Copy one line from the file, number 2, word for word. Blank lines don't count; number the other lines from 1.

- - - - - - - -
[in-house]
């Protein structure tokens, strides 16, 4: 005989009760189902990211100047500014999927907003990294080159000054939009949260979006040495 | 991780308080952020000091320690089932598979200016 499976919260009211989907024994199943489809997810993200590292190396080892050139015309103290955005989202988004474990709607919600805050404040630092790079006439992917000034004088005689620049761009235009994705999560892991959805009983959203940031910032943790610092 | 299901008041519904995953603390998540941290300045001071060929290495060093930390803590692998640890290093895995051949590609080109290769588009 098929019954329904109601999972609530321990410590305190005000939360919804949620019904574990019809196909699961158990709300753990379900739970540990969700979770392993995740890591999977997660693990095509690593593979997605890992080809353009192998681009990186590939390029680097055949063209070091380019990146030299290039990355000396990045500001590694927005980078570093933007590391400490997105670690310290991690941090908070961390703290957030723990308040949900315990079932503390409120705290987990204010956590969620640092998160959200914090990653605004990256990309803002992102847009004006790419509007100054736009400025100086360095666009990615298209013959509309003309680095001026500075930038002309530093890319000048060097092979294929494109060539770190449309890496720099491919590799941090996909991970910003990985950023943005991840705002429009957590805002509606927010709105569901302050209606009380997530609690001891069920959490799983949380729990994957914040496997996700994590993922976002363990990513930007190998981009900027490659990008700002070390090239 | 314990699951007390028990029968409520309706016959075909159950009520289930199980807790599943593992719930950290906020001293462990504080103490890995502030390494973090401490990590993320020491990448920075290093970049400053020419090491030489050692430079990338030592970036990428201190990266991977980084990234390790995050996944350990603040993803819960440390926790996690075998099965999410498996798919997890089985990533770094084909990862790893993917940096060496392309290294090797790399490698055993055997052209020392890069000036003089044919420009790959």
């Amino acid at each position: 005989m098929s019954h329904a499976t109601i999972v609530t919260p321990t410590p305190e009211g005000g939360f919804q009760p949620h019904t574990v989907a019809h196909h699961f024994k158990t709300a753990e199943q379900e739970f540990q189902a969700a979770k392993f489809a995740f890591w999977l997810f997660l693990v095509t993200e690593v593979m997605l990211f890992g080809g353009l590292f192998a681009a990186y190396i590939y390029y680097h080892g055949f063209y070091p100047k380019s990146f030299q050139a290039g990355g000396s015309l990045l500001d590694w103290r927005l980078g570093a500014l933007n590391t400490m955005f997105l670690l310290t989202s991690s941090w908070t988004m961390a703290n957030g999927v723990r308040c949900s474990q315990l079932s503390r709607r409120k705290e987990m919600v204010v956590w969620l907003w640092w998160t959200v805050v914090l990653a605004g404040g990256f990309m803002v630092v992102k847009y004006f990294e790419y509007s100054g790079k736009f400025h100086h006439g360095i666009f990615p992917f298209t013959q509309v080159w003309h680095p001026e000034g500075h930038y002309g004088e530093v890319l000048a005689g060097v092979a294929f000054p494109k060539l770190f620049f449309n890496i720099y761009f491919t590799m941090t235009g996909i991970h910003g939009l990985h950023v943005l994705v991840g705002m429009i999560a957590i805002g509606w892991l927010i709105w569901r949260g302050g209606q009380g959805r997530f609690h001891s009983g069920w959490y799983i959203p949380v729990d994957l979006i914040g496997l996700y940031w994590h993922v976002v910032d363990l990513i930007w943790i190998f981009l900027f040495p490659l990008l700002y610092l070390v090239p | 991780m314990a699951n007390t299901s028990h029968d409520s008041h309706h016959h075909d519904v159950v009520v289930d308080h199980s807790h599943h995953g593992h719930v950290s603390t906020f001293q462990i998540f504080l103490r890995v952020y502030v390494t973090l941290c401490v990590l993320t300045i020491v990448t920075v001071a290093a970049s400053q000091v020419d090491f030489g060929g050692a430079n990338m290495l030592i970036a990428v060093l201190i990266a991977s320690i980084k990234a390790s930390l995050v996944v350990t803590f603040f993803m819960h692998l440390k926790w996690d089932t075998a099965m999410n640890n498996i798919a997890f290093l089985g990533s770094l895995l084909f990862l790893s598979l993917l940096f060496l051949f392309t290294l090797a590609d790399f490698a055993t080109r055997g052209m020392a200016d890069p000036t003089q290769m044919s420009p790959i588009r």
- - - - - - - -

């Protein structure tokens, strides 16, 4: 005989009760189902990211100047500014999927907003990294080159000054939009949260979006040495 | 991780308080952020000091320690089932598979200016 499976919260009211989907024994199943489809997810993200590292190396080892050139015309103290955005989202988004474990709607919600805050404040630092790079006439992917000034004088005689620049761009235009994705999560892991959805009983959203940031910032943790610092 | 299901008041519904995953603390998540941290300045001071060929290495060093930390803590692998640890290093895995051949590609080109290769588009 098929019954329904109601999972609530321990410590305190005000939360919804949620019904574990019809196909699961158990709300753990379900739970540990969700979770392993995740890591999977997660693990095509690593593979997605890992080809353009192998681009990186590939390029680097055949063209070091380019990146030299290039990355000396990045500001590694927005980078570093933007590391400490997105670690310290991690941090908070961390703290957030723990308040949900315990079932503390409120705290987990204010956590969620640092998160959200914090990653605004990256990309803002992102847009004006790419509007100054736009400025100086360095666009990615298209013959509309003309680095001026500075930038002309530093890319000048060097092979294929494109060539770190449309890496720099491919590799941090996909991970910003990985950023943005991840705002429009957590805002509606927010709105569901302050209606009380997530609690001891069920959490799983949380729990994957914040496997996700994590993922976002363990990513930007190998981009900027490659990008700002070390090239 | 314990699951007390028990029968409520309706016959075909159950009520289930199980807790599943593992719930950290906020001293462990504080103490890995502030390494973090401490990590993320020491990448920075290093970049400053020419090491030489050692430079990338030592970036990428201190990266991977980084990234390790995050996944350990603040993803819960440390926790996690075998099965999410498996798919997890089985990533770094084909990862790893993917940096060496392309290294090797790399490698055993055997052209020392890069000036003089044919420009790959």